MediaNama invites you to apply to attend our round-table discussion on the way forward for Intermediary Liability, being held in Bangalore on November 22nd (Fri) 2019.
You can apply here: http://bit.ly/il02bangalore
This follows a very sharp discussion we had in Delhi, looking at amendments to these rules and what they mean for platforms, citizens, and the Internet, and discussed scenarios in which proposed changes (details below) had been implemented. Read about those discussions here.
Why are we doing this? The Indian government has said that it will notify rules that will change the way Intermediaries (ISPs, cloud service providers, SAAS companies, Ad Networks, etc) by the 15th of January 2020.
This follows a case where traceability is potentially being enforced on online intermediaries, and MeitY’s consultation on proposed amendments to the Safe Harbour rules which cover Intermediary Liability. These rules contain due diligence processes for platforms to follow, in order to be not held liable for content that flows through them, and sought to expand these rules to include:
- Traceability, and information within 72 hours. The new rules require platforms to introduce traceability to find where a piece of information originated. For this, platforms may have to break end-to-end encryption [Rule 3(5)].
- Platforms with more than 50 lakh users are required to be registered under the Companies Act, have a physical address in the country, have a nodal officer who will cooperate with law enforcement agencies, etc [Rule 3(7)].
- Platforms have to pull down unlawful content within a shorter duration of 24 hours from the earlier 36 hours. They also have to keep records of the “unlawful activity” for 180 days – double the period of 90 days in the 2011 rules – as required by the court or government agencies [Rule 3(8)].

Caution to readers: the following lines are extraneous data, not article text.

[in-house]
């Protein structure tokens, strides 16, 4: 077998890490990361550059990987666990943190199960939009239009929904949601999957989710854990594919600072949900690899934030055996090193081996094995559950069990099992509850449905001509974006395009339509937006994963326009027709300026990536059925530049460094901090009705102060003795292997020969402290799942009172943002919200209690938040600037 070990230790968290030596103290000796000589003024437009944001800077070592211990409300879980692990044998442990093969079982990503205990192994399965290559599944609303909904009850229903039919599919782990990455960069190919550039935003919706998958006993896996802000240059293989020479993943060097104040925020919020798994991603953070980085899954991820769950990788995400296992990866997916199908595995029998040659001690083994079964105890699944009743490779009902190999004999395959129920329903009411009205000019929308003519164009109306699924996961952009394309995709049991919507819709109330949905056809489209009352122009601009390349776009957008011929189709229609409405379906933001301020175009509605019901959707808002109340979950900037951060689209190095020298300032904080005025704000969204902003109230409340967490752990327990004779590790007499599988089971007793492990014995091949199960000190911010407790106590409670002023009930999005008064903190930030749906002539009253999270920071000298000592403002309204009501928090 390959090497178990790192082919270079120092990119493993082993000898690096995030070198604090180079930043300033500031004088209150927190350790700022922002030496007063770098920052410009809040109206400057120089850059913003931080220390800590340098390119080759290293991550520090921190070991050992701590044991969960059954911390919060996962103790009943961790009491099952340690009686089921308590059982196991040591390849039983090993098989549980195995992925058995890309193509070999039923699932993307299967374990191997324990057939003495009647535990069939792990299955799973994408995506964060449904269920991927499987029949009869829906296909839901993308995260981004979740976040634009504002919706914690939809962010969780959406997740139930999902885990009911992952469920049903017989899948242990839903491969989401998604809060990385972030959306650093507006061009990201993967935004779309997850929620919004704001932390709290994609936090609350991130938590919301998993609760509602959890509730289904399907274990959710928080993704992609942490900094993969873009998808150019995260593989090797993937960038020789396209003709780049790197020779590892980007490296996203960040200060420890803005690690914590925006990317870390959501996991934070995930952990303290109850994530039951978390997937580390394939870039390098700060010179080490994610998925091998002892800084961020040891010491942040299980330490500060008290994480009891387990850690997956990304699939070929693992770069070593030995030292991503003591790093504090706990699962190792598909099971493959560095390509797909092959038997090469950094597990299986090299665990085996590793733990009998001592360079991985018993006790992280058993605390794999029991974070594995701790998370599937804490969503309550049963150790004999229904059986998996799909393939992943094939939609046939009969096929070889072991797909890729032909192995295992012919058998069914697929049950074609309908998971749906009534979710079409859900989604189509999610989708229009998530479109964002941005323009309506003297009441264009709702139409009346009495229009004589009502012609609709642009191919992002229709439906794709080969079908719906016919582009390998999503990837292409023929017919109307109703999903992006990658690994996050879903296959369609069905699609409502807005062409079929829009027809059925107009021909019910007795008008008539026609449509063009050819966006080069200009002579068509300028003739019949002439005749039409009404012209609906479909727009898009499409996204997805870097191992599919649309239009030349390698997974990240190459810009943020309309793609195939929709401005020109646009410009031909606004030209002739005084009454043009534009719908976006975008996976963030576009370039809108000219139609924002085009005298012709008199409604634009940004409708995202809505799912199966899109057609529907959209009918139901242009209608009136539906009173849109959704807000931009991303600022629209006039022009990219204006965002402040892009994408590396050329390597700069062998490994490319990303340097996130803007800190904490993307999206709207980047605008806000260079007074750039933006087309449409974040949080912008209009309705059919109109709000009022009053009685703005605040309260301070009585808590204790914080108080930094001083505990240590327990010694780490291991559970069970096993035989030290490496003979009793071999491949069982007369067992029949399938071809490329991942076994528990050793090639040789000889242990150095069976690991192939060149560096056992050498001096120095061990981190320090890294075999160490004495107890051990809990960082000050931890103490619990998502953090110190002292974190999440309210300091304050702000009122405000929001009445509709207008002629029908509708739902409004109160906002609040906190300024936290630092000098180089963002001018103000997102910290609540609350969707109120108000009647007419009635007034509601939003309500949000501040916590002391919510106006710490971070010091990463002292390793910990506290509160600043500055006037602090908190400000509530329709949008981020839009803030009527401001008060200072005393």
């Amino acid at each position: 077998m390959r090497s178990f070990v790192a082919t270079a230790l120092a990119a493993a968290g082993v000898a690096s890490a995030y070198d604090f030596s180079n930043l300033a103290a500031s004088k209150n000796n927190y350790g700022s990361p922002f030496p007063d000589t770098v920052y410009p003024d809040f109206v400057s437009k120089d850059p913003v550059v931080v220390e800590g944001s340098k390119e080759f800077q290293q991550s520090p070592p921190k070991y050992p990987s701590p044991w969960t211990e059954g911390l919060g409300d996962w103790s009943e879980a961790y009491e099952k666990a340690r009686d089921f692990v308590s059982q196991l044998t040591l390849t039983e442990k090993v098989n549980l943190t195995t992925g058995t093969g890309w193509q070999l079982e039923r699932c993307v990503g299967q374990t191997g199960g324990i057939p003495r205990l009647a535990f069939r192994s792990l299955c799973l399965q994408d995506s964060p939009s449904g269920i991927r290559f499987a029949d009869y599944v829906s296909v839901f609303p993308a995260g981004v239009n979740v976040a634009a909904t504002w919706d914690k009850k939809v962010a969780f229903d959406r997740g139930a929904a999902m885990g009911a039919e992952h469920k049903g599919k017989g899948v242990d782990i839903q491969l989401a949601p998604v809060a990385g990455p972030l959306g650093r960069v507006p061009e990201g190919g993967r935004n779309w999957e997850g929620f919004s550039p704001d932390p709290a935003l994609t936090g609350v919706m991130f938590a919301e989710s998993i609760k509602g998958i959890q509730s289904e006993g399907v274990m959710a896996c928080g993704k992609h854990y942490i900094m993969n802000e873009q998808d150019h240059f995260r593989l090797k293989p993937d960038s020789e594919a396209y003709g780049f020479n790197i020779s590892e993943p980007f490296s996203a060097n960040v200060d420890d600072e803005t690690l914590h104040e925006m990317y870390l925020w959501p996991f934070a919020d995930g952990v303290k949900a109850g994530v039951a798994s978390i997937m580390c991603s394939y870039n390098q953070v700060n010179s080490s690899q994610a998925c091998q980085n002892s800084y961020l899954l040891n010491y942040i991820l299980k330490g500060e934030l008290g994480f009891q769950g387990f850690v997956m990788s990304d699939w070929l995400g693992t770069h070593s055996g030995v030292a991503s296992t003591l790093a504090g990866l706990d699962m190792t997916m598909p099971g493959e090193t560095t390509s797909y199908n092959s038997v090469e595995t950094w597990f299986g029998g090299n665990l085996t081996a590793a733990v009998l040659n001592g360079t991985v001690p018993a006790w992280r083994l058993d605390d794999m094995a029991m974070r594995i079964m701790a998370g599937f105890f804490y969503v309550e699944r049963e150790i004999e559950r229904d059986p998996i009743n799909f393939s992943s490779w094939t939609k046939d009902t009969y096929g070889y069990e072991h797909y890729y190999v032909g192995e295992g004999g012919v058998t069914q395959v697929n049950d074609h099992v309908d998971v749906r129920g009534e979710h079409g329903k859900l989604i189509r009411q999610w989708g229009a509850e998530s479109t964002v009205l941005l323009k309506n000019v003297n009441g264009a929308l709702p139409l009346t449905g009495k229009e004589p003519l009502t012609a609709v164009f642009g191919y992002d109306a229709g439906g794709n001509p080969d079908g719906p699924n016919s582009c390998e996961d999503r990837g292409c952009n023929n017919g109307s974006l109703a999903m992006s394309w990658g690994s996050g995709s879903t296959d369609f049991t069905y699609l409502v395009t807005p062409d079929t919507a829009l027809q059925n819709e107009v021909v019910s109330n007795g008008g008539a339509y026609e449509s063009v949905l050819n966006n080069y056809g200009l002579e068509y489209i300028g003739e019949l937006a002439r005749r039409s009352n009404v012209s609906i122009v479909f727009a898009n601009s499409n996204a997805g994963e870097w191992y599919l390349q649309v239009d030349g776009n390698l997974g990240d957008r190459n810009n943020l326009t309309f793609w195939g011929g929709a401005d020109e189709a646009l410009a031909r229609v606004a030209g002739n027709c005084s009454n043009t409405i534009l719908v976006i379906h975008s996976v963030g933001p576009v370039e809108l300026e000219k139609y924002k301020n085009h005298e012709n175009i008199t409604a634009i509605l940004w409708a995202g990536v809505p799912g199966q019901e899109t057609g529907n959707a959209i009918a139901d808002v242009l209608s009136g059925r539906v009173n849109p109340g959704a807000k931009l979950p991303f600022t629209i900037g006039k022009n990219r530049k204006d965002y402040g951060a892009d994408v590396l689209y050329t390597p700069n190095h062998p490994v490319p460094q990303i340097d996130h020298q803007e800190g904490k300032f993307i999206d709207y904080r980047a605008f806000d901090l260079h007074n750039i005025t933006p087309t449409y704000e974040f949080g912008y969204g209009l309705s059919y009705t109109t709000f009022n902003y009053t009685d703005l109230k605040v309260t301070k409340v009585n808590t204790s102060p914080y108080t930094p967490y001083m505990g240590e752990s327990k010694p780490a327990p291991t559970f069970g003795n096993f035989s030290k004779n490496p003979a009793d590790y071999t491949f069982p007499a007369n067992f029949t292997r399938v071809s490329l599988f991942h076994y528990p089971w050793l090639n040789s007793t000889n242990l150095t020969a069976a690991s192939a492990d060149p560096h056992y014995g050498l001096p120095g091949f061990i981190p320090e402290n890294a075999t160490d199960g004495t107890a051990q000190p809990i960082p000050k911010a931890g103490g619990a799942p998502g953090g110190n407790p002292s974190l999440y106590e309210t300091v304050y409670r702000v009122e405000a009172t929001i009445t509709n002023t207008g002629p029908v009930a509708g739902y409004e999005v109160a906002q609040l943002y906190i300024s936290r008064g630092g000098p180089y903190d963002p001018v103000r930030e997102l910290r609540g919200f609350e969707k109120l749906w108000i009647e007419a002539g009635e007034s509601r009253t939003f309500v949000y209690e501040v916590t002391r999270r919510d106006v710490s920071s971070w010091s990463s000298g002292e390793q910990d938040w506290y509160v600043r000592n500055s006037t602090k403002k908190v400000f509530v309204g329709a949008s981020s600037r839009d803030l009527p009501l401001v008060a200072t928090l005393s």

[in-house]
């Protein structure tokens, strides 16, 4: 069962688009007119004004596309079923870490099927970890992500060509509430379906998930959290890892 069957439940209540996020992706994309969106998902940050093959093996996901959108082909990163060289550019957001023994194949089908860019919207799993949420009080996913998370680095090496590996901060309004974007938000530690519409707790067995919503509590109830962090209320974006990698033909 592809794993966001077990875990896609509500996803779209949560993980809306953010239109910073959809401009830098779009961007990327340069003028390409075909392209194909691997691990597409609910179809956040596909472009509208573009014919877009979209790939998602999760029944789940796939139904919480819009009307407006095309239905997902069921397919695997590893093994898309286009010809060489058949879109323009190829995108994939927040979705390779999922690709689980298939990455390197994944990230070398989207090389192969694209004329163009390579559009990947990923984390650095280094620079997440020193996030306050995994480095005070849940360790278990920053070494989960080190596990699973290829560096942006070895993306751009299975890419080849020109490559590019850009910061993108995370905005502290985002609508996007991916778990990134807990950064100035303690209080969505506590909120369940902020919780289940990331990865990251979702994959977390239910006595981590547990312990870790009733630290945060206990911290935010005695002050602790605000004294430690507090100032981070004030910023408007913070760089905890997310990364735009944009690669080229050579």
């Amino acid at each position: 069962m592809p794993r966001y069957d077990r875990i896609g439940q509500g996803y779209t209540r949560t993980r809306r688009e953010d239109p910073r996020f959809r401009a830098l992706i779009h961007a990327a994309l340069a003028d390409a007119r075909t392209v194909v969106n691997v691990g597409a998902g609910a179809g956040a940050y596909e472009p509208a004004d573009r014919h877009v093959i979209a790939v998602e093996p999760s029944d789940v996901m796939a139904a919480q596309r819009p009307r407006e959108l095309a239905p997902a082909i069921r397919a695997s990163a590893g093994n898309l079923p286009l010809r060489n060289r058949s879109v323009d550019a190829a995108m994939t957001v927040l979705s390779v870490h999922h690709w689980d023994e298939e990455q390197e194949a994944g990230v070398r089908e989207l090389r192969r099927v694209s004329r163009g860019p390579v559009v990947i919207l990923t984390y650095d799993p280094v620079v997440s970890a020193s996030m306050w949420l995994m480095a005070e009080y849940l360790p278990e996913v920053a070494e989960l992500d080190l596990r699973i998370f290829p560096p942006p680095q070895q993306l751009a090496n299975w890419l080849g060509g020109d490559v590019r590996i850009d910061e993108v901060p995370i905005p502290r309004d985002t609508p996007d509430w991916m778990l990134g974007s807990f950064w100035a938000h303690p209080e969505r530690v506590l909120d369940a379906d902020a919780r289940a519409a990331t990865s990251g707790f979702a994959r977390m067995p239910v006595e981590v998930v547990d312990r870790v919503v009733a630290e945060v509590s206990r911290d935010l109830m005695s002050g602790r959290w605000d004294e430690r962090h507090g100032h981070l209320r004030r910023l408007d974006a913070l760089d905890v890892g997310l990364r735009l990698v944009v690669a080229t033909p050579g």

- Platforms have to deploy tools to proactively identify, remove and disable public access to unlawful information or content [Rule 3(9)].
- The new rules insert a monthly requirement on platforms to inform users of the platforms’ right to terminate usage rights and to remove non-compliant information at their own discretion [Rule 3(4)].
At the same time, end-to-end encryption is under threat, with the governments of US, UK and Australia asking Facebook to not implement end to end encryption across their services. This is also in the context of:
- The RBI looking to regulate payment aggregators (which are intermediaries),
- The Delhi High Court ordering a global takedown of content in the Baba Ramdev case, and
- The recent discussions of WhatsApp being hacked using the Pegasus software from the NSO group
Intermediary liability protections are important for the growth of the Internet. Encryption enables trust and safety in community. Our discussion will look at the status of end to end encryption, the status of the traceability case, the applicability of the safe harbor provisions and the proposed amendments to the rules.
This is an invite-only session, you can apply to attend here. Please feel free to suggest points of discussion and questions you think ought to be raised, in the application form.
- Registration does not guarantee attendance. In case you fit our mandate for the intended audience, we’ll send you a confirmation on or before November 19th, 2019.
- Your contact information will never be shared with anyone outside of MediaNama.
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